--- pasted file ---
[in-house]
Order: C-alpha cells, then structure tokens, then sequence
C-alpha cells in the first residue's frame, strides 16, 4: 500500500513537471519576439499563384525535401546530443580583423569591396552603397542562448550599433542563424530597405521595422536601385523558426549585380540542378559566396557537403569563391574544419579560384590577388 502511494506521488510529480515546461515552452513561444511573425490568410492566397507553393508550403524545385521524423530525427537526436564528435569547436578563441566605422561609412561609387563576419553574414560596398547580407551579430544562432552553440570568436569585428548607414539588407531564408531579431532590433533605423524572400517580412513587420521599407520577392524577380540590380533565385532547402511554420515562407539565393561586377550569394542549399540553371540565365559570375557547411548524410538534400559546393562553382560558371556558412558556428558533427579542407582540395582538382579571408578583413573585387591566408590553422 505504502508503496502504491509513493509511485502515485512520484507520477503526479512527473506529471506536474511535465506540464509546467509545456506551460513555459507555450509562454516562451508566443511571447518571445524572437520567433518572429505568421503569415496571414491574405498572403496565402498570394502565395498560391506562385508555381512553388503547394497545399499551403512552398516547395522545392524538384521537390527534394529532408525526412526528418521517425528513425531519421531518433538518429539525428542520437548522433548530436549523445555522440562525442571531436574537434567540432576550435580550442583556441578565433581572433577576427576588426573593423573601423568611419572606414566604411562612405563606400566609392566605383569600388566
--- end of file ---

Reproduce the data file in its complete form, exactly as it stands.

[in-house]
Order: C-alpha cells, then structure tokens, then sequence
C-alpha cells in the first residue's frame, strides 16, 4: 500500500513537471519576439499563384525535401546530443580583423569591396552603397542562448550599433542563424530597405521595422536601385523558426549585380540542378559566396557537403569563391574544419579560384590577388 502511494506521488510529480515546461515552452513561444511573425490568410492566397507553393508550403524545385521524423530525427537526436564528435569547436578563441566605422561609412561609387563576419553574414560596398547580407551579430544562432552553440570568436569585428548607414539588407531564408531579431532590433533605423524572400517580412513587420521599407520577392524577380540590380533565385532547402511554420515562407539565393561586377550569394542549399540553371540565365559570375557547411548524410538534400559546393562553382560558371556558412558556428558533427579542407582540395582538382579571408578583413573585387591566408590553422 505504502508503496502504491509513493509511485502515485512520484507520477503526479512527473506529471506536474511535465506540464509546467509545456506551460513555459507555450509562454516562451508566443511571447518571445524572437520567433518572429505568421503569415496571414491574405498572403496565402498570394502565395498560391506562385508555381512553388503547394497545399499551403512552398516547395522545392524538384521537390527534394529532408525526412526528418521517425528513425531519421531518433538518429539525428542520437548522433548530436549523445555522440562525442571531436574537434567540432576550435580550442583556441578565433581572433577576427576588426573593423573601423568611419572606414566604411562612405563606400566609392566605383569600388566